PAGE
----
Monday, March 21, 2011

World of Warcraft: Book One (comics)

Writer: Walt Simonson
Artist: Ludo Lullabi
Collects: World of Warcraft #1-7

I've never played World of Warcraft. I know, it's odd. I must be one of the three guys who haven't. But it's not even just that. I've never really paid attention to Warcraft, period. Of Blizzards franchises, I was always more interested in the others; your Starcrafts and Diablos. So why am I reading a World of Warcraft comic?

Well, the name "Walt Simonson" is a pretty good reason to give anything a fair shot.

The story follows a dark elf, an elf druid and a human they dub Croc-Bait, all three slaves to an orc who trains them to be gladiators. But slavery is not for them - or, well, anyone really - so naturally they decide to flip him the bird and escape. Since it quickly becomes apparent that there's more to Croc-Bait than meets the eye, they decide figuring out who he is and why he's important is as good an idea as any. Thus, it's time for our trio to get into trouble, because what else is going to happen?

Since, as I mentioned, I'm not at all familiar with Warcraft, I suspected it might take a while for me to get what was going on. Surprisingly, it was easy to catch on. The Warcraft universe appears to pull from some pretty standard fantasy tropes, which made it easy to get the gist of the races. The only thing I was particularly in the dark about is the characters. I assume the three are at least semi-important to the WoW universe - who Croc-Bait turns out to be is one of those things that seems to be one of those "this guy is from the game" deals - but how or why eludes me. Doesn't much matter; they're likable for the most part, even if Croc-Bait himself is a bit stiff a character.

As I expected he might, Simonson plays the long game. There's no real "story arc" to be found here; while a given issue might contain some measure of resolution or revelation, there's no real stop to the flow between issues. Issue seven ends with the three sailing onwards towards their next destination, more or less saying "buy the next volume". I like it; you don't always see much of this kind of thing anymore.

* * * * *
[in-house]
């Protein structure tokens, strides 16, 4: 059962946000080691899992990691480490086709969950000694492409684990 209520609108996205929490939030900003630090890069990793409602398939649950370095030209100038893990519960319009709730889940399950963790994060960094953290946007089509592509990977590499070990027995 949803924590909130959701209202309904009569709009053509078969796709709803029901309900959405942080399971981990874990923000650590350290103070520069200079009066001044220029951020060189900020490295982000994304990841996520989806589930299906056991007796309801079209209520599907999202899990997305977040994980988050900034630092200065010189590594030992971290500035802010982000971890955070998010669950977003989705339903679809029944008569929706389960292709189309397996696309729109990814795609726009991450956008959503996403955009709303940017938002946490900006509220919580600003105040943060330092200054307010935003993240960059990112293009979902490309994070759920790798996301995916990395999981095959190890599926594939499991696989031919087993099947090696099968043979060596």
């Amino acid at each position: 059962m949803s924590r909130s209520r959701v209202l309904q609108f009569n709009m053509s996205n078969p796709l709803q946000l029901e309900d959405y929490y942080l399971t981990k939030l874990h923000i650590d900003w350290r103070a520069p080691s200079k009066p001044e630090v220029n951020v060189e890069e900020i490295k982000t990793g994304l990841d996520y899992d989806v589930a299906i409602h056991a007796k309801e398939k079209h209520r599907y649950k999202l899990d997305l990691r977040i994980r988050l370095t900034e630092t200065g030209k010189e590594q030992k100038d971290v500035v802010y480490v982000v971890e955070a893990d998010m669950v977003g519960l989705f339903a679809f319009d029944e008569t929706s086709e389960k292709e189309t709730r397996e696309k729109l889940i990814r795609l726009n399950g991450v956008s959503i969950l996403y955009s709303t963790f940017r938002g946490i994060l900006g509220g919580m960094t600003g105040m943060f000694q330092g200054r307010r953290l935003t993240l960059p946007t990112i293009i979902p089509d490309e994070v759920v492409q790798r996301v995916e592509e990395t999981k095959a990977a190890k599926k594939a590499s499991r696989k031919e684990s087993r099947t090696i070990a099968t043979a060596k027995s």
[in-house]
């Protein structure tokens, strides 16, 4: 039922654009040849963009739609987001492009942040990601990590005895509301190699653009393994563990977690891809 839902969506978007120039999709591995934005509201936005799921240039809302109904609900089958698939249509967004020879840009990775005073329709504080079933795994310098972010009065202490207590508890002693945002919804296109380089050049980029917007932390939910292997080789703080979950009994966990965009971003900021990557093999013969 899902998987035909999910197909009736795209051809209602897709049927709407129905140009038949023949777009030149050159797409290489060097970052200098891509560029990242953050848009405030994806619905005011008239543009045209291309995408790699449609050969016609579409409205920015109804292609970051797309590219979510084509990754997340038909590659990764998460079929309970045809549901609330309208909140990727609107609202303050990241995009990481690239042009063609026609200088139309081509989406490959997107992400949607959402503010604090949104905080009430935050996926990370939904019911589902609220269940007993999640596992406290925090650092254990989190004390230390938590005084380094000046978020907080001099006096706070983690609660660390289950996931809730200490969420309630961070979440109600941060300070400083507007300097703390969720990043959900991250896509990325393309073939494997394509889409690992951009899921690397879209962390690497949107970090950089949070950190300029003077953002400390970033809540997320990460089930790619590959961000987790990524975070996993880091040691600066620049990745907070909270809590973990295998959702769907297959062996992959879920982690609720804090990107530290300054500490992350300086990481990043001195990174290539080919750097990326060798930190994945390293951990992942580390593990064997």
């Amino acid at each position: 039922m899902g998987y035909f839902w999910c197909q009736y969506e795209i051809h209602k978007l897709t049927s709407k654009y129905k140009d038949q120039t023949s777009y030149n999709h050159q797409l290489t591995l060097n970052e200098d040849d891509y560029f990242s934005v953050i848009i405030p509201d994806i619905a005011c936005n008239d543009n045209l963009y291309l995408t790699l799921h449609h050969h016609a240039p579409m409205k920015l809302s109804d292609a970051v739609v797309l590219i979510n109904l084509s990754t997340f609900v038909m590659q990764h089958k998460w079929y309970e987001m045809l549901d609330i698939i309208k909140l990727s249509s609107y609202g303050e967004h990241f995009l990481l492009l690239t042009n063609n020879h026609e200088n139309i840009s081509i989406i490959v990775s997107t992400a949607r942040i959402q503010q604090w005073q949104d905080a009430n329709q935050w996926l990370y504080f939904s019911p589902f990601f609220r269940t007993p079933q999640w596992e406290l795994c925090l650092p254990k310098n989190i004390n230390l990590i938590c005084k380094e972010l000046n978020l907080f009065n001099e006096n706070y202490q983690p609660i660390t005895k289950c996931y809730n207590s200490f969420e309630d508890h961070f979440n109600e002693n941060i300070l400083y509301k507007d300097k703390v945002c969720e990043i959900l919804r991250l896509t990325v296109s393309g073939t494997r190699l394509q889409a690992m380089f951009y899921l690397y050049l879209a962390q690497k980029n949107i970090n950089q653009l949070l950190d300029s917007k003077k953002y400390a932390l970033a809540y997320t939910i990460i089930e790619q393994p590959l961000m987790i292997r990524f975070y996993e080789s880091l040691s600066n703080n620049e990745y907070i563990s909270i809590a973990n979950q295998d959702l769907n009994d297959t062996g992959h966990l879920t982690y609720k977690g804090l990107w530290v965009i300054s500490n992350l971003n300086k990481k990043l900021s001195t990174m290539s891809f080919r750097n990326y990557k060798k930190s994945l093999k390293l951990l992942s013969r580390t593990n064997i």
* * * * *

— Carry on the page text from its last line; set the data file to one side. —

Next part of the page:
Overall, the book is pretty well written. It feels a bit old fashioned - the amount of dialogue and exposition makes it feel a bit more 80's than something from the 2000's - but that seems to fit it just fine. For some reason, that sort of writing goes well with fantasy and Simonson knows how to make it work for the book.

Now, Walt Simonson is a definite legend - his Thor run alone puts him at that level, but I'm also a sucker for Robocop vs Terminator - but he doesn't draw this. Ludo Lullabi - who the inside cover tells me is a French artist - does and manages to keep pace. I'd say his art is almost manga-esque in appearance. Lots of simple lines keep a clean look to the book that's rather appealing to the eye, especially great use of color all over the book. Lullabi's storytelling deserves some praise as well; action beats are easy to follow and flow well from panel to panel.

Speaking as someone who's not really knowledgeable about Warcraft, I was able to enjoy this volume just fine just as a fantasy themed ongoing. I imagine there's a lot here that will carry a lot of weight with actual Warcraft fans, but I was pleased with how readable it is on a basic level. I'm not sure just how much of that is Simonson and how much of it is the accessible nature of this variety of genre setting, but no doubt Simonson played a part.

The Score: 7.5 out of 10

I don't know how much better this might be to a fan, but at the very least it's an enjoyable book from start to finish. Not even for a video game based comic. It's just enjoyable in general. I think it's worth giving a shot and I had a decent enough time once I got my head around the world I was presented with that I'll probably check out volume 2 at some point.

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